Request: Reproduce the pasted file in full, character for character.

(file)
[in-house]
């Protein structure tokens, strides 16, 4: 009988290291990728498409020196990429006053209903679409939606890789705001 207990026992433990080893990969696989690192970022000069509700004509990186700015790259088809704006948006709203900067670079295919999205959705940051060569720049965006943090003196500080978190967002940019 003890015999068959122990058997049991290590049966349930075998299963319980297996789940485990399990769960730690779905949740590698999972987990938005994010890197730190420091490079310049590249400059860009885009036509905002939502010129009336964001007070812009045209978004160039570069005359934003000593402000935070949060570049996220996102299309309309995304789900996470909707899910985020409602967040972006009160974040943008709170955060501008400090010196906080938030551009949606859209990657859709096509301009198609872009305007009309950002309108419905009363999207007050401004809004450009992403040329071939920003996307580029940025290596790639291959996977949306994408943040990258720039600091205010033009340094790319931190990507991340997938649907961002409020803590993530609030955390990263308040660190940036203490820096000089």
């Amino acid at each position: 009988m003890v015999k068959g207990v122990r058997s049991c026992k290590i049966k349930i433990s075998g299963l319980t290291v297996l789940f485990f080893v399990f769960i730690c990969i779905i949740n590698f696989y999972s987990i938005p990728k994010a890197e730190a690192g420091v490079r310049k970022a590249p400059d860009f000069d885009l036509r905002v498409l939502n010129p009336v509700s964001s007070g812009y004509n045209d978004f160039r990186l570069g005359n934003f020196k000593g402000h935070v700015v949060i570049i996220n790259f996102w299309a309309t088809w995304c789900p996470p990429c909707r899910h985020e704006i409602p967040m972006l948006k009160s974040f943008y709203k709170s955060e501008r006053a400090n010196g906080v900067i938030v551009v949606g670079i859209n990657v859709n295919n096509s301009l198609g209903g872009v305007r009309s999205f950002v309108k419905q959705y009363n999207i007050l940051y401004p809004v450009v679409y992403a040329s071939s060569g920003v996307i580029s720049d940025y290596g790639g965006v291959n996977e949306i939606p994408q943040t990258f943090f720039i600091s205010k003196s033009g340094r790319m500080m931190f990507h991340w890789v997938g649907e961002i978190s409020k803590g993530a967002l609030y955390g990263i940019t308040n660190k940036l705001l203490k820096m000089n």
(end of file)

[in-house]
């Protein structure tokens, strides 16, 4: 009988290291990728498409020196990429006053209903679409939606890789705001 207990026992433990080893990969696989690192970022000069509700004509990186700015790259088809704006948006709203900067670079295919999205959705940051060569720049965006943090003196500080978190967002940019 003890015999068959122990058997049991290590049966349930075998299963319980297996789940485990399990769960730690779905949740590698999972987990938005994010890197730190420091490079310049590249400059860009885009036509905002939502010129009336964001007070812009045209978004160039570069005359934003000593402000935070949060570049996220996102299309309309995304789900996470909707899910985020409602967040972006009160974040943008709170955060501008400090010196906080938030551009949606859209990657859709096509301009198609872009305007009309950002309108419905009363999207007050401004809004450009992403040329071939920003996307580029940025290596790639291959996977949306994408943040990258720039600091205010033009340094790319931190990507991340997938649907961002409020803590993530609030955390990263308040660190940036203490820096000089």
């Amino acid at each position: 009988m003890v015999k068959g207990v122990r058997s049991c026992k290590i049966k349930i433990s075998g299963l319980t290291v297996l789940f485990f080893v399990f769960i730690c990969i779905i949740n590698f696989y999972s987990i938005p990728k994010a890197e730190a690192g420091v490079r310049k970022a590249p400059d860009f000069d885009l036509r905002v498409l939502n010129p009336v509700s964001s007070g812009y004509n045209d978004f160039r990186l570069g005359n934003f020196k000593g402000h935070v700015v949060i570049i996220n790259f996102w299309a309309t088809w995304c789900p996470p990429c909707r899910h985020e704006i409602p967040m972006l948006k009160s974040f943008y709203k709170s955060e501008r006053a400090n010196g906080v900067i938030v551009v949606g670079i859209n990657v859709n295919n096509s301009l198609g209903g872009v305007r009309s999205f950002v309108k419905q959705y009363n999207i007050l940051y401004p809004v450009v679409y992403a040329s071939s060569g920003v996307i580029s720049d940025y290596g790639g965006v291959n996977e949306i939606p994408q943040t990258f943090f720039i600091s205010k003196s033009g340094r790319m500080m931190f990507h991340w890789v997938g649907e961002i978190s409020k803590g993530a967002l609030y955390g990263i940019t308040n660190k940036l705001l203490k820096m000089n």